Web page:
Tag Archives: cancer poetry

Poetic Discourse

Those of you who follow The Teal Diaries are aware that I write prose, however I’ve also been inspired during my cancer treatments to pen a small collection of poetry. Here I’ve chosen to share two of my short poems in honour of National Poetry Month. My compositions Patient’s Lab Results and A Visit to the Emergency Room both explore the life altering power of a cancer diagnosis.


Patient’s Lab Results

The sun is preparing to set on a late autumn afternoon,
its rays hold me together as I fall asleep dreaming of
my immaculate incision. Scarcely a week since my surgery.
I almost laugh to think I was such a novice.
Such a common virgin.

I pass through sliding doors to a point of no return.
Then I enter a vacant waiting room,
a place that is sinister, foreboding.
How many women have waited in these chairs?
How many innocent lives transformed?

“The ultrasound shows a growth on your ovary.”
“You need surgery to remove your uterus and right ovary.”
“You have cancer.”

Ultimately, he arrives, seeming anxious to print the pages.
“Here, this is for you.”
His words turn to ice as he offers me the pathology report.
Warmth as he grasps my hand, lending some reassurance.

My world dissolves as I take ownership of a disease.
The rapidly dividing cells, the cancerous tumors,
the abhorrent malignancy.

“Adenocarcinoma of the endometrium”
“The uterine cavity is completely filled with light tan neoplasm.”
“Right ovary with synchronous endometroid adenocarcinoma”


Immunotherapy one


A Visit to the Emergency Room

Riding unending waves of pain and nausea,
I take a secret pride in my endurance.
The sign over the door says MINOR EMERGENCIES.
Should I draw attention to this irony?

The young nurses seem aloof, peering out from
behind their curtain. I sense that we are to be
endured until morning comes. Around me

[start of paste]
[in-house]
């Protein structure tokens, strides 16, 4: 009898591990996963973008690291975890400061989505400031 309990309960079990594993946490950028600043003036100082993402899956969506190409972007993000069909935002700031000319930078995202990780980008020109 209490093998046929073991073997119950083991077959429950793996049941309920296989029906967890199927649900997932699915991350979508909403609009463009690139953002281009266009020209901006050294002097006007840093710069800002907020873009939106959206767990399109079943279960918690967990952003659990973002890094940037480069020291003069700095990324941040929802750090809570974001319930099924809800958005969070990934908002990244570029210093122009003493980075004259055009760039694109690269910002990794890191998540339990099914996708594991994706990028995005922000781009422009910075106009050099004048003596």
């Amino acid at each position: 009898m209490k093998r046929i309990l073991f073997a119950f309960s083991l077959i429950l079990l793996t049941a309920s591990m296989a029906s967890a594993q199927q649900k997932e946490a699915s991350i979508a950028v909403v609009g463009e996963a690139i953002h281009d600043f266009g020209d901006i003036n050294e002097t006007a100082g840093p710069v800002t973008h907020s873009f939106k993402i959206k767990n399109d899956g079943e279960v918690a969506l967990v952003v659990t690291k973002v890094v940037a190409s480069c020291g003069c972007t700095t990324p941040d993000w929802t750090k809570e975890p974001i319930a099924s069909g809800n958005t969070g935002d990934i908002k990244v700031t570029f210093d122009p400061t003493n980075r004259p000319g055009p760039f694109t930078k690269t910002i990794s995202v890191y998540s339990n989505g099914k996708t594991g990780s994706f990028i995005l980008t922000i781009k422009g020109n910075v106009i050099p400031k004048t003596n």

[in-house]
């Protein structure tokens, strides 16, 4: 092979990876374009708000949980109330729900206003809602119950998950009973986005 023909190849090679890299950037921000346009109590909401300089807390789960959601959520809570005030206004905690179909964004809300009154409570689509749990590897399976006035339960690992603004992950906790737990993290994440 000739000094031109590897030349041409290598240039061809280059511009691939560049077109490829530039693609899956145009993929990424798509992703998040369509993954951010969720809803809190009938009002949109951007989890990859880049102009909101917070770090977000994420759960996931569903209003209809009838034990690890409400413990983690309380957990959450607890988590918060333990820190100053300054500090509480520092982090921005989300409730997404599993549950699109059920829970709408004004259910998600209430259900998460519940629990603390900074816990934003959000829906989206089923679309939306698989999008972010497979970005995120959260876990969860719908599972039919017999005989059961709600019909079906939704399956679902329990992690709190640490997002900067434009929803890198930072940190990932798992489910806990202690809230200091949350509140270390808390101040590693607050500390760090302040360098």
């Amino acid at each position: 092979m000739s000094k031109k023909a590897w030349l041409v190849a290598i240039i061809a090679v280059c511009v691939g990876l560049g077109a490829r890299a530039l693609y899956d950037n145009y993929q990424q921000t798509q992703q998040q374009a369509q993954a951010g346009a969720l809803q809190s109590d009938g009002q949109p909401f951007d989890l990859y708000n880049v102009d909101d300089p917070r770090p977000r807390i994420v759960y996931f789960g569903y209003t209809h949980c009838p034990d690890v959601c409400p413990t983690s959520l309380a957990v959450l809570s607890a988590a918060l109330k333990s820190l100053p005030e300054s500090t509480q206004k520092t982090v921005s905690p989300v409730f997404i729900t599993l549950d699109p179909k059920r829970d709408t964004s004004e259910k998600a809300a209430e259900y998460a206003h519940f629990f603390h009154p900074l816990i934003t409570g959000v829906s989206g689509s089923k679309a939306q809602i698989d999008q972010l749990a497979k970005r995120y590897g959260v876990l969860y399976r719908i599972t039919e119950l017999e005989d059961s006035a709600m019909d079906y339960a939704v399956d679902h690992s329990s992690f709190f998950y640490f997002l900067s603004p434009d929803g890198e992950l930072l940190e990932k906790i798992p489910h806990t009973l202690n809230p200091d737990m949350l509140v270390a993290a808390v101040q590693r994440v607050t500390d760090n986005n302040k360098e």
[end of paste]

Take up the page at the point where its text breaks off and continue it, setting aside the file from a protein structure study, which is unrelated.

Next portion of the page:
are the homeless, the destitute the addicted.

The fluorescent lights have been turned low,
casting a pale greenish tinge across the room.
Beeping monitors and moaning
patients provide the soundtrack.

I wonder if these souls feel entirely unaided,
abandoned, alone amid the chaos.
Each of us is fighting a singular
and solitary battle.

A torrent of frustration, then drowning I panic.
I want to scream that I’m a cancer patient
and my bowels are blocked.
I long for them to have evidence.
When will they be convinced?
I’m a bloated organ about to rupture.

The pre-dawn hours break like a fever
and I emerge from my delirium.
The kind eyes of the doctor and the
contrite look on the nurse’s face.

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Unit 42 Haiku

National Poetry Month, which takes place each April, is a celebration of poetry introduced in 1996. Those of you who follow The Teal Diaries are aware that I don’t normally write poetry, however I’ve been inspired during my cancer treatments to pen a small collection.

There are few experiences in life as distressing or traumatic as being hospitalized for cancer surgery. In December 2011, I underwent surgery and was cared for on Unit 42 at Calgary’s Foothills Hospital. Many of the events that transpired are represented in the poetry that you will read here. In this case I’ve chosen to write haiku because of the format’s simplicity and its ability to convey powerful emotions or striking images.

blue slippers and gown
an eternity passes
in the pre-op room

when he cuts me open
no tumour for my collection
crave smooth healthy organs

anesthesia mask
a few deep breaths are drawn
on my way to oblivion

recovery room
the bright lights overhead
I’m dropped into darkness

conscious, I arrive
the darkness welcomes me
on a winter night

the room is spinning
I long for perfect stillness
let this voyage end


I have nurse Crystal
the post surgery hours pass
finally, the dawn

they manage my pain
senses are dulled with morphine
the standard dosage

compression bandage
covers my fresh incision
my surgeon’s trademark

first blood transfusion
my outstretched arm is waiting
for type O to come

my blanket is thin
comfort of warm flannel sheets
during the still night

this building is old
mid-twentieth century
these rooms are vintage

generations past
have walked slowly down these halls
now I follow them

19th Century Surgery

I have a roommate
a Dutch Lutheran woman
her prognosis is grave

new complications
nausea, fluid leaks out
doctors seem unsure

hard recovery
my progress has been so slow
a mountain each day

my carcinoma
hides under a microscope
in some nearby lab

the truth will ooze out
why conceal my pathology
daze me with a pill

he stops by my room
cancer spread to one lymph node
the truth is laid bare

too much of this place
even the walls scream go home
find the strength to heal

past empty wheelchairs
through the lobby Christmas Eve
out hospital doors

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